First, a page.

Kōrero: Cold War

South Pacific Nuclear-Free Zone Treaty

South Pacific Nuclear-Free Zone Treaty

The Labour government had called for the establishment of a South Pacific nuclear weapons-free zone as early as 1974. After lengthy negotiations the South Pacific Nuclear-Free Zone Treaty (Treaty of Rarotonga) was adopted by the 13 members of the South Pacific Forum on 6 August 1985, the 40th anniversary of the bombing of Hiroshima. The treaty entered into force on 11 December 1986. Since then, the nuclear weapon-possessing states of United Kingdom, China, France and Russia have signed all or some of the protocols. In 2012 United States ratification of all three protocols was pending.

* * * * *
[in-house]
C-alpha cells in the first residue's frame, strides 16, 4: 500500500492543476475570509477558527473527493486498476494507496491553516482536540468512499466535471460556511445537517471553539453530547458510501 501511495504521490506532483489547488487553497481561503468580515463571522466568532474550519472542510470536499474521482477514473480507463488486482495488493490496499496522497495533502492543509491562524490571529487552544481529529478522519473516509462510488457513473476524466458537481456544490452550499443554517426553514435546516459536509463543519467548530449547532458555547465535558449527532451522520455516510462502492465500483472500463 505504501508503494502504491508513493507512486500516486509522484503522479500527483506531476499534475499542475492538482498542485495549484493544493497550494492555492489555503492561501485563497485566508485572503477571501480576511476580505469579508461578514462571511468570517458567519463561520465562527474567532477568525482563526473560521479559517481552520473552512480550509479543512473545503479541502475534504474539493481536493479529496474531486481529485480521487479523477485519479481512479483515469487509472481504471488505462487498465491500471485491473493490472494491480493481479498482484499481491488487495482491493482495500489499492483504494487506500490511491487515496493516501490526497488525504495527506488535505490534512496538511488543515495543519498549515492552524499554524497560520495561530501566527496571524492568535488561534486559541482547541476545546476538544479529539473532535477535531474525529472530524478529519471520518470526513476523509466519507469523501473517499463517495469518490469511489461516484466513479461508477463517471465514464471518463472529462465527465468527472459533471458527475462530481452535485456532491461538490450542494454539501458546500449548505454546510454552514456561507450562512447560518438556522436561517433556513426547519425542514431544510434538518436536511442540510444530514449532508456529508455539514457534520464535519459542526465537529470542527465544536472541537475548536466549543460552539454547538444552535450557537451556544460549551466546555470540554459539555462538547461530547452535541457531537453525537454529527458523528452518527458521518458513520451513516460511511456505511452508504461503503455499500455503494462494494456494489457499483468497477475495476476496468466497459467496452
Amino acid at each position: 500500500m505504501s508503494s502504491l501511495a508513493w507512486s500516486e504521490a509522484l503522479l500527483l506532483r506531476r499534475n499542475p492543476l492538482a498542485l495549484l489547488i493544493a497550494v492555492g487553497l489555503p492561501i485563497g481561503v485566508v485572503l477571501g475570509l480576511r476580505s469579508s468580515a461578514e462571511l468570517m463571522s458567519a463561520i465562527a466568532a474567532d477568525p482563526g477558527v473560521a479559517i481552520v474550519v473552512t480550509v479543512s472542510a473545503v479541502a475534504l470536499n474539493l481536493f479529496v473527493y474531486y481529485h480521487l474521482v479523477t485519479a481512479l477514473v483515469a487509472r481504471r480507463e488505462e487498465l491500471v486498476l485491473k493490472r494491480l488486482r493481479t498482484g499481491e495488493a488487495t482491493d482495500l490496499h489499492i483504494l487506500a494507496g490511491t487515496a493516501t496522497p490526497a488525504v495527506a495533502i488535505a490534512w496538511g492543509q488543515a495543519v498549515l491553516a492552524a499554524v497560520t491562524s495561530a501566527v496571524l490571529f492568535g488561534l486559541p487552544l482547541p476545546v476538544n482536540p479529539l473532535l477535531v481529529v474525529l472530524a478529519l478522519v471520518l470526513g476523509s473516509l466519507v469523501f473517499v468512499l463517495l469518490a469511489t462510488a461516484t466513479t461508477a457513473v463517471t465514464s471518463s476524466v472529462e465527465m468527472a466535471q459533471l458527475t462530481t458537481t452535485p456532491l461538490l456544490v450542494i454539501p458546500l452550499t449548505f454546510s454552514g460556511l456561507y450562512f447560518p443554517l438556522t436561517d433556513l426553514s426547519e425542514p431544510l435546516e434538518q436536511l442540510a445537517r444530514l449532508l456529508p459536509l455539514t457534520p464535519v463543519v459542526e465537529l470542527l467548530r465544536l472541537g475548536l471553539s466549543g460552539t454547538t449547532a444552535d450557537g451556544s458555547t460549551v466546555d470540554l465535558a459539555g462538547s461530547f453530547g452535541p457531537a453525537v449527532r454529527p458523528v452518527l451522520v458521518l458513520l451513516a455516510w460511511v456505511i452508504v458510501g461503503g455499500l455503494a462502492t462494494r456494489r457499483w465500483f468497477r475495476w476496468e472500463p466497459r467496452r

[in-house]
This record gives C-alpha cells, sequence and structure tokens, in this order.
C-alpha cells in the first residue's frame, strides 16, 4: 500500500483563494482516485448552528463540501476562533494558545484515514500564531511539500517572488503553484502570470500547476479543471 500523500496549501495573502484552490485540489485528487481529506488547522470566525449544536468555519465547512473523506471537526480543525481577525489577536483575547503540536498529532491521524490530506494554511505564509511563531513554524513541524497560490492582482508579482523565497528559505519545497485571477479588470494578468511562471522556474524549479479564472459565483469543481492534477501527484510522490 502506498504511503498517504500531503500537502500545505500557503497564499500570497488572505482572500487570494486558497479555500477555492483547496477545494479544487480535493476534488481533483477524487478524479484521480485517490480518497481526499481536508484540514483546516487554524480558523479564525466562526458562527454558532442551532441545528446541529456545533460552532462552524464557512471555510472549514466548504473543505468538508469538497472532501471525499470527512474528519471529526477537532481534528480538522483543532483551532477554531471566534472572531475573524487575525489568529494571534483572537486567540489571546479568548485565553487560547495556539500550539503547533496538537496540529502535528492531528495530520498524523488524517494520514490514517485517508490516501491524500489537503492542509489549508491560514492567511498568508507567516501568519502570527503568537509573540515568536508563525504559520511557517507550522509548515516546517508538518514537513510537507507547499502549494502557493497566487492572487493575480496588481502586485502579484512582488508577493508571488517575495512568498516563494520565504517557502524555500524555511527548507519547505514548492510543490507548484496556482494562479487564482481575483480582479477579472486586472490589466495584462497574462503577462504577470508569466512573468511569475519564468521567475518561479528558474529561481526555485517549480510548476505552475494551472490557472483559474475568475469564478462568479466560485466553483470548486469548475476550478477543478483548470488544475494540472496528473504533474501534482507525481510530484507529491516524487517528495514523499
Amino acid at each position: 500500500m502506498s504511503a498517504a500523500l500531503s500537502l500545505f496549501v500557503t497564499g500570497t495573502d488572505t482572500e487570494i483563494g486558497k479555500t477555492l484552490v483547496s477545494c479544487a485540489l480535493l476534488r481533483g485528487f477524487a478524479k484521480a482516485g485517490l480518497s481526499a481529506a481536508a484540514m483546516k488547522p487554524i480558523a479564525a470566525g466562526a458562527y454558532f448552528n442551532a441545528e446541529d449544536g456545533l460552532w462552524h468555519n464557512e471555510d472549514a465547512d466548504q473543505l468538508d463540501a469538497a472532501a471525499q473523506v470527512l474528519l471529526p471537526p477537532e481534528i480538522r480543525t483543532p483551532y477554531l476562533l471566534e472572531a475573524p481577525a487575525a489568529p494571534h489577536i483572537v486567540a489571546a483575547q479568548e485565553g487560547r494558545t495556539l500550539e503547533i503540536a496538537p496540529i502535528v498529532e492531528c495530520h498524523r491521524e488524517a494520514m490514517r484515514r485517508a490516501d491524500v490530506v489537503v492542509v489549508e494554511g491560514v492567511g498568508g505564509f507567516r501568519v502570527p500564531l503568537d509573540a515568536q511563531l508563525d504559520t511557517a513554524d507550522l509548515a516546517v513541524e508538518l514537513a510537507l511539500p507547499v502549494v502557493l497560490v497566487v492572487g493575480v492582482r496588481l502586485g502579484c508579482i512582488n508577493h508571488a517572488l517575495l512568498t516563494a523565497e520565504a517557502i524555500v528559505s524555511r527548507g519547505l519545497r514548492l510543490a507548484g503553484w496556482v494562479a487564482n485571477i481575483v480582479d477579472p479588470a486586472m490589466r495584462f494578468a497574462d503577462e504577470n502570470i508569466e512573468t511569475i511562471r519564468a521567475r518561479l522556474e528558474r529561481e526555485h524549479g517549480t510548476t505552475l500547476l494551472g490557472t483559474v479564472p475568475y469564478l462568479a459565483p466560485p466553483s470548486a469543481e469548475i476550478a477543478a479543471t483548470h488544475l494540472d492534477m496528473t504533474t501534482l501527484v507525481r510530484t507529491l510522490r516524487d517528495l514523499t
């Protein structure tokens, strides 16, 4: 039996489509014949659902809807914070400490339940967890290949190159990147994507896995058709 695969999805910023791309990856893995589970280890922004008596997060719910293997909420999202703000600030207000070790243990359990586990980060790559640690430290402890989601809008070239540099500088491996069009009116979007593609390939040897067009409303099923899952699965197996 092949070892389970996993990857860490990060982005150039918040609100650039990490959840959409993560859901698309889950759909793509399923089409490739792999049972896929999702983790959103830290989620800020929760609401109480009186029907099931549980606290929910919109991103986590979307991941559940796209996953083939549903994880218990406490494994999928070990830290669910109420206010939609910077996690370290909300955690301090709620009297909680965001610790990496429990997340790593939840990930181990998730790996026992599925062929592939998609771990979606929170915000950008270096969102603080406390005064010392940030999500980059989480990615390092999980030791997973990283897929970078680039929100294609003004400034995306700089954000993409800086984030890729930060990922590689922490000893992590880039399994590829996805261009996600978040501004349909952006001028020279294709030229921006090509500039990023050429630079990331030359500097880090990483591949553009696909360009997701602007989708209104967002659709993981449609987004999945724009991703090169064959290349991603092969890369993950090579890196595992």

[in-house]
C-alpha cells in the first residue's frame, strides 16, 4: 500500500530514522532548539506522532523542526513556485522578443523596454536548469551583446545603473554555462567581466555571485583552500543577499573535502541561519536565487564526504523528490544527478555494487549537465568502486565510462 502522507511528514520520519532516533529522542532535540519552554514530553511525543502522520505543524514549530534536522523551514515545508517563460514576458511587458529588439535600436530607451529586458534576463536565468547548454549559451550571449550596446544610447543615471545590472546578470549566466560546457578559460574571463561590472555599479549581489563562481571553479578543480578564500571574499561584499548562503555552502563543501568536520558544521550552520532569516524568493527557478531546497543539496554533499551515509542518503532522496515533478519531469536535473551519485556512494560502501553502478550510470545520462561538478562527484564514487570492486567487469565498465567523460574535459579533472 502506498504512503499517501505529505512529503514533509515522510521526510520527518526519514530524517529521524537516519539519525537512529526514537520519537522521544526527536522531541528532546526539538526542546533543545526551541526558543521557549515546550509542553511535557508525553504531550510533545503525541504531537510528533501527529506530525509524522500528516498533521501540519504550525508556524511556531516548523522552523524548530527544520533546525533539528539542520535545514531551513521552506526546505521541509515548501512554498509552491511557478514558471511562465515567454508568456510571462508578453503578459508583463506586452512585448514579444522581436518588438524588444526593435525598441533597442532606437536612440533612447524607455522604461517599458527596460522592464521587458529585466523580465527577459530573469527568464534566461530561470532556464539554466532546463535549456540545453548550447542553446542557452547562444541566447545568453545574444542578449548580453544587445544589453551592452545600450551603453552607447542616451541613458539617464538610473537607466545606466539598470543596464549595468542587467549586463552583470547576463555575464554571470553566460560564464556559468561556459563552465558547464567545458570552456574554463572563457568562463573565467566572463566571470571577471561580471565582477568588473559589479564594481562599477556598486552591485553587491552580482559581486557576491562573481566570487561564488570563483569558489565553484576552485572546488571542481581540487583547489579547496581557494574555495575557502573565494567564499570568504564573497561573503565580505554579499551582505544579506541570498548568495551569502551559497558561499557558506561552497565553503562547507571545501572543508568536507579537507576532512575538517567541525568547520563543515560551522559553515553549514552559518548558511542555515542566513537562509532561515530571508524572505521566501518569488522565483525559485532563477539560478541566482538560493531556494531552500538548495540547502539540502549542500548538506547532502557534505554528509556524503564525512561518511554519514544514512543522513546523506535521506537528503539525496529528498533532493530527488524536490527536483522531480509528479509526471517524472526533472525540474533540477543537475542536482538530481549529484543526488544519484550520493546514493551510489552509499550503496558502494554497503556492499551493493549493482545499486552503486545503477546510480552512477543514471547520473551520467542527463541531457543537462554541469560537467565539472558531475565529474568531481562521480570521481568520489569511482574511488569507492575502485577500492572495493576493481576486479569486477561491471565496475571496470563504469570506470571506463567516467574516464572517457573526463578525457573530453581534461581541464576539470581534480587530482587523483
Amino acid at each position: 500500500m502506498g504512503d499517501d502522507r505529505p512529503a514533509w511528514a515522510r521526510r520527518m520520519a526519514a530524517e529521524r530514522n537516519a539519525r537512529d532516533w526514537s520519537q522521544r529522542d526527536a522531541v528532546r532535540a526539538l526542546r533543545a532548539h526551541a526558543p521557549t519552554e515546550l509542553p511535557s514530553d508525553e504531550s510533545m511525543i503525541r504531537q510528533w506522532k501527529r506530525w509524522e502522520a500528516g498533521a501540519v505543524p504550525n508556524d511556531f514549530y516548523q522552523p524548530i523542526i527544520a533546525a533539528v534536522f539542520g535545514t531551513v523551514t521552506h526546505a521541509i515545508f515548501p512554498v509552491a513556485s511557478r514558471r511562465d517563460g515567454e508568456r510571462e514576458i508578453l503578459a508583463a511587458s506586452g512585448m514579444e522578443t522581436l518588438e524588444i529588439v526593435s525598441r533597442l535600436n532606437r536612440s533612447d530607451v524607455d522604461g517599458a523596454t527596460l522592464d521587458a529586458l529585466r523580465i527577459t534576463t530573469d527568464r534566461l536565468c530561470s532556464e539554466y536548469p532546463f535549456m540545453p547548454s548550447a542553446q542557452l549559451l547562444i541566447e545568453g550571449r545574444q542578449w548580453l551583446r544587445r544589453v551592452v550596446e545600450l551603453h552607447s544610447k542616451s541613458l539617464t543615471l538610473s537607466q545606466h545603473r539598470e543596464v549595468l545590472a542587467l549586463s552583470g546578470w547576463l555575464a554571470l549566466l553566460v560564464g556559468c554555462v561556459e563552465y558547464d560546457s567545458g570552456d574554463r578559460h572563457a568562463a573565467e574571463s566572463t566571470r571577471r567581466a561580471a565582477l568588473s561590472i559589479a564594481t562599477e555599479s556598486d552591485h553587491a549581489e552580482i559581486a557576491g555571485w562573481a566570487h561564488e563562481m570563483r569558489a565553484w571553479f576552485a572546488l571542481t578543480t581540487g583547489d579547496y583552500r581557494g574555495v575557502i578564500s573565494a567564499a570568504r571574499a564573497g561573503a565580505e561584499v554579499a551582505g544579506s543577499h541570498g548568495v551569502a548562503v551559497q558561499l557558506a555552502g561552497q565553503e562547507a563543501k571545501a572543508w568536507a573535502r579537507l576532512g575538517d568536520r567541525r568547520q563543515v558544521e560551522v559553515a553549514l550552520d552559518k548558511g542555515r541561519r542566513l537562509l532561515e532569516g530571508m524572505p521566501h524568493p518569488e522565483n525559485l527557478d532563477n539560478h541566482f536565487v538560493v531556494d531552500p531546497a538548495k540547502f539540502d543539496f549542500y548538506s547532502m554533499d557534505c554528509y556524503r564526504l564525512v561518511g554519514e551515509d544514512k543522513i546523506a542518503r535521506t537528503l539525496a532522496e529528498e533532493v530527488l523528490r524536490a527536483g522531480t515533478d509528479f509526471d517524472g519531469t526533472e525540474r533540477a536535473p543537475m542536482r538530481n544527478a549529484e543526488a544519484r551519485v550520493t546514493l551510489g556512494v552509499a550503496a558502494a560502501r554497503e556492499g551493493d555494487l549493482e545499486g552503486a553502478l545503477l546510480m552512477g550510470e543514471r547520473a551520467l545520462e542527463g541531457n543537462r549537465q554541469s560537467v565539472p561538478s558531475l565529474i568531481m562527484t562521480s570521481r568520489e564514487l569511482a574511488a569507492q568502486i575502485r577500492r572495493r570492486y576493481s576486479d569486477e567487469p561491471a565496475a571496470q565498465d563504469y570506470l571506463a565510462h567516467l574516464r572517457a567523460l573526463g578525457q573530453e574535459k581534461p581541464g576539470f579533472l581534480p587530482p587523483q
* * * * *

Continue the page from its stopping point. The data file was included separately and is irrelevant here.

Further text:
Using this item

Te Ara - The Encyclopedia of New Zealand

This item has been provided for private study purposes (such as school projects, family and local history research) and any published reproduction (print or electronic) may infringe copyright law. It is the responsibility of the user of any material to obtain clearance from the copyright holder.

Source: South Pacific Nuclear-Free Zone Treaty (Treaty of Rarotonga)

All images & media in this story

Me pēnei te tohu i te whārangi:

Gerald Hensley, 'Cold War - Questioning the Cold War, 1955 to 1985', Te Ara - the Encyclopedia of New Zealand, http://www.TeAra.govt.nz/mi/map/32709/south-pacific-nuclear-free-zone-treaty (accessed 22 October 2019)

Story by Gerald Hensley, published 20 Jun 2012